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Exercise-induced bronchoconstriction by ethnicity and presence of asthma in British nine year olds.
  1. C O Jones,
  2. S Qureshi,
  3. R J Rona,
  4. S Chinn
  1. Department of Public Health Medicine, St Thomas' Hospital, London, UK.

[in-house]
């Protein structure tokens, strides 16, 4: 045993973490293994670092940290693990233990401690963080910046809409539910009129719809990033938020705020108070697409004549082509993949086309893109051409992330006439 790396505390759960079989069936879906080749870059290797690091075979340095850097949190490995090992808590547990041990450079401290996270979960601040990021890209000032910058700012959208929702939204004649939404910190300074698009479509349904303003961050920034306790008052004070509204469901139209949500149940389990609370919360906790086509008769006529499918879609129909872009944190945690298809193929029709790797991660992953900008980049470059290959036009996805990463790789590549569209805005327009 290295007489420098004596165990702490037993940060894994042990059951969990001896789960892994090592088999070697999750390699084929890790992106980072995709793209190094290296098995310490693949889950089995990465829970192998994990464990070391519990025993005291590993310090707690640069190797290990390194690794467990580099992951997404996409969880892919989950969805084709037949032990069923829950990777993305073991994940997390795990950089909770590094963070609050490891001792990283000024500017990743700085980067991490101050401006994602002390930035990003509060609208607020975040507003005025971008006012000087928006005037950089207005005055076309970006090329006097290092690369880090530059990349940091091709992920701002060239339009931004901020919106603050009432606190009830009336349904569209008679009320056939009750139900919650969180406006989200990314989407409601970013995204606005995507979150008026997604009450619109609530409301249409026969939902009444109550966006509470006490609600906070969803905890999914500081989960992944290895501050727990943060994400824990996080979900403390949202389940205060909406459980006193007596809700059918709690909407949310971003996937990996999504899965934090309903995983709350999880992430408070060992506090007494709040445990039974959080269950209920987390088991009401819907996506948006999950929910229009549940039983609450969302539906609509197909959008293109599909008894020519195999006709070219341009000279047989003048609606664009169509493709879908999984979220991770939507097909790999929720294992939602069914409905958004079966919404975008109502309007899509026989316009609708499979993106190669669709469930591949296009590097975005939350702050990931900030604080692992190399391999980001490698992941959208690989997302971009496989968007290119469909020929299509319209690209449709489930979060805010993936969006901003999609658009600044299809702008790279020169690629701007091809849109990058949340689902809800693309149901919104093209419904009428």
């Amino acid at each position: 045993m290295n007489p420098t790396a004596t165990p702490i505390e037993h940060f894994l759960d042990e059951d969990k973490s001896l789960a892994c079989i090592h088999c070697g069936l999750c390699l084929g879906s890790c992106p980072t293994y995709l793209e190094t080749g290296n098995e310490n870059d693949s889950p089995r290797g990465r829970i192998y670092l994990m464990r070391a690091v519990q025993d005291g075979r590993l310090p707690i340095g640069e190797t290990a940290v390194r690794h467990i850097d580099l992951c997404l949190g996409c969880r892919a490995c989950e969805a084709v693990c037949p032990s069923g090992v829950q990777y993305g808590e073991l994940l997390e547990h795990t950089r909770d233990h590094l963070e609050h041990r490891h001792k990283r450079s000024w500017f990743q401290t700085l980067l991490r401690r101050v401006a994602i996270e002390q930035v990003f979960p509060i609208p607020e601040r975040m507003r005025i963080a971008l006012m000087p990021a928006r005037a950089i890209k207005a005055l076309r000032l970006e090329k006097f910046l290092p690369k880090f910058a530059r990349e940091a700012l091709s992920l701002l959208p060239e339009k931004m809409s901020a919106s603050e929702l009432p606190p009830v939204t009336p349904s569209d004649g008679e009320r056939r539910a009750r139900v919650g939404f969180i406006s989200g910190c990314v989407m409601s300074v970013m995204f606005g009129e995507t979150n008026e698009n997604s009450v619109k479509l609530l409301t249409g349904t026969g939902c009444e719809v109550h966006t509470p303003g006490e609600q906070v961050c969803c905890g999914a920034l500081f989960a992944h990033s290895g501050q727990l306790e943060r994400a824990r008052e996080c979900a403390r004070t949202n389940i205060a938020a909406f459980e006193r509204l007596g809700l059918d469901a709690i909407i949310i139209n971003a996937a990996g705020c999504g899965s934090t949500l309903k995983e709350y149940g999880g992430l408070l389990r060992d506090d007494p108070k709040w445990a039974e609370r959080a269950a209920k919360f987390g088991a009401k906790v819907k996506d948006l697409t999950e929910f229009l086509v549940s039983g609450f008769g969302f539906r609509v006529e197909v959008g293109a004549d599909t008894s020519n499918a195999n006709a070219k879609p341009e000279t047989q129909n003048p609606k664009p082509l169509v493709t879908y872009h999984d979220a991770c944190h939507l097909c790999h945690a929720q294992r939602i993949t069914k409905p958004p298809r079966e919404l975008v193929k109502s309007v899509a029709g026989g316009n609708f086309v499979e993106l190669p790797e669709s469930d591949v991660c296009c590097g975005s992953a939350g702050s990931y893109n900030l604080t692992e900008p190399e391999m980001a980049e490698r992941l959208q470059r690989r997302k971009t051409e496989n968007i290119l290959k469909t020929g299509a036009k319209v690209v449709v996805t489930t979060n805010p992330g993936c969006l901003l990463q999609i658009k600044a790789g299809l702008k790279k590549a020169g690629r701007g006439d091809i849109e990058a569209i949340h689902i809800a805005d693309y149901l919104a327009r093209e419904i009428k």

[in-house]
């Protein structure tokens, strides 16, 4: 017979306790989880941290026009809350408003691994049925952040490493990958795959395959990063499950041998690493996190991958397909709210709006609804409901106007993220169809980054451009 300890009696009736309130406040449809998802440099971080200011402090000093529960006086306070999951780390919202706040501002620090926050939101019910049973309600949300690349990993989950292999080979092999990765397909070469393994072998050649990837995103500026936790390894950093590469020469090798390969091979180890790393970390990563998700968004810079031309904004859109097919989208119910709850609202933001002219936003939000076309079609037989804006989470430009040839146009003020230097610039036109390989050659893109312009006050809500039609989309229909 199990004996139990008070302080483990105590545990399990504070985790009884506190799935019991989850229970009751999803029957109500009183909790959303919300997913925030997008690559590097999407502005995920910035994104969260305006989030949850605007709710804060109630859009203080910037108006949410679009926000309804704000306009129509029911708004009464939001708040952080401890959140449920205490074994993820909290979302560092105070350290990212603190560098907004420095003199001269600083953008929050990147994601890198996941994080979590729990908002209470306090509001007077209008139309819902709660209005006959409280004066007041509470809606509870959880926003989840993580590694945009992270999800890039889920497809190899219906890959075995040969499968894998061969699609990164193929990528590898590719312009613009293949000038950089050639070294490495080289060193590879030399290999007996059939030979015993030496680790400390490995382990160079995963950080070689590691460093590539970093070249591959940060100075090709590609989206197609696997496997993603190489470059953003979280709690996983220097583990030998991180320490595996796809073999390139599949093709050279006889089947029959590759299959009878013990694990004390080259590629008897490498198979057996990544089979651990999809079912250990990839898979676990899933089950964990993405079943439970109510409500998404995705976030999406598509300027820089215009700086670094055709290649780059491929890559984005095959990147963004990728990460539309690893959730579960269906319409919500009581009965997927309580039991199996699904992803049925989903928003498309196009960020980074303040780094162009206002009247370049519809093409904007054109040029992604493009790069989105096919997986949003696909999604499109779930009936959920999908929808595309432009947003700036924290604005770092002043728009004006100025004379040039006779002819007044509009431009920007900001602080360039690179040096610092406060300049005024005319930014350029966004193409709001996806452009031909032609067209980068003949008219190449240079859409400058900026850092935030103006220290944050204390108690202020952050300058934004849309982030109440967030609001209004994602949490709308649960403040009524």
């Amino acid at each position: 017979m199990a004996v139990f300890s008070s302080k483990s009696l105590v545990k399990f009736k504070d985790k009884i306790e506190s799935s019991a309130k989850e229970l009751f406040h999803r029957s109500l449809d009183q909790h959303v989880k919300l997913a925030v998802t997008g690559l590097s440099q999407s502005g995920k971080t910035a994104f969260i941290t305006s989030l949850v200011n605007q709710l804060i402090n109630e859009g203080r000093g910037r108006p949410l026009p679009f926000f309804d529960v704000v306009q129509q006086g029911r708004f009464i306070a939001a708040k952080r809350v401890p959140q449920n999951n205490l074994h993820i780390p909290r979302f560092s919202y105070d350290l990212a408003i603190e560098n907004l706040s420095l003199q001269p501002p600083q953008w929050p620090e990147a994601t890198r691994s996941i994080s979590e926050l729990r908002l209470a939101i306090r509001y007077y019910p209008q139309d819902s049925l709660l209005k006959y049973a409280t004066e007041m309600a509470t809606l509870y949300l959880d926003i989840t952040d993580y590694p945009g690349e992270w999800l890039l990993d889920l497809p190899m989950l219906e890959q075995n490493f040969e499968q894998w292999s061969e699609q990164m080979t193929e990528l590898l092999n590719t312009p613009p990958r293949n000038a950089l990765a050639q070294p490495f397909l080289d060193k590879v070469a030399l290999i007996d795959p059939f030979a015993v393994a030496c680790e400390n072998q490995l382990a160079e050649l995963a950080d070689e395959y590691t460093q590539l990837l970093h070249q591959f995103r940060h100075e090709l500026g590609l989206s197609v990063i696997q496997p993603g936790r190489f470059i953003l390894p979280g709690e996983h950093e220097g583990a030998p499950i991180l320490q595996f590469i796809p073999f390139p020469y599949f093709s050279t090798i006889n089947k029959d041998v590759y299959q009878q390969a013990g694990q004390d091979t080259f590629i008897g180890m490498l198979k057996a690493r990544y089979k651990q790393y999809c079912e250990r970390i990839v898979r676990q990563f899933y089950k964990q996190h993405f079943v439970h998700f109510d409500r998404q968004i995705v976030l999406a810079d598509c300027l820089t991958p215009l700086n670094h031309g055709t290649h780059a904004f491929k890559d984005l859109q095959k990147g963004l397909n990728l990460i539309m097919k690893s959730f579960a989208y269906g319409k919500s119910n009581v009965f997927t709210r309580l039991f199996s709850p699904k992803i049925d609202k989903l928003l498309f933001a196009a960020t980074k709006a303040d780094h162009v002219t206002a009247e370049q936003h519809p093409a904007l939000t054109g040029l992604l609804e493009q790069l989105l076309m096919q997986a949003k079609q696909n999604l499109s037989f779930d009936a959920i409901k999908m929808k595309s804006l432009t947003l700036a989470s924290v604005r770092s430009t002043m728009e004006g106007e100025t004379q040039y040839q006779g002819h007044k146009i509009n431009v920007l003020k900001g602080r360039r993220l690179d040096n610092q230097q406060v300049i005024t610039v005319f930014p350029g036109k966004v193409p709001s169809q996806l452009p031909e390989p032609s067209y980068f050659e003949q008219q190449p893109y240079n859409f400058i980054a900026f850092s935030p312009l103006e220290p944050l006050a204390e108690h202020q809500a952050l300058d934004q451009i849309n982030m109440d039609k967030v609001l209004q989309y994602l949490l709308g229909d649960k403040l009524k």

BACKGROUND: The prevalence of exercise-induced bronchoconstriction among British children by ethnicity has not been studied. METHODS: Peak expiratory flow rate (PEFR) was measured before and after an exercise challenge test using a cycle ergometer in 593 nine year olds from Scottish and inner city English schools. Logistic regression analysis was carried out to assess the association between changes in PEFR with exercise by reported asthma, ethnicity, and sex. RESULTS: The probability of exercise-induced bronchoconstriction was greater among the asthmatics than in either the children without asthma attacks or wheeze, or in the children with only wheeze (p < 0.01). Asian children were 3.6 times more likely to have exercise-induced bronchoconstriction than white inner city children, and also were more likely to have exercise-induced bronchoconstriction than those from the other ethnic groups (p < 0.01). CONCLUSION: Exercise challenge can assess the prevalence of asthma in the community and detect under-reporting of asthma in ethnic minorities.

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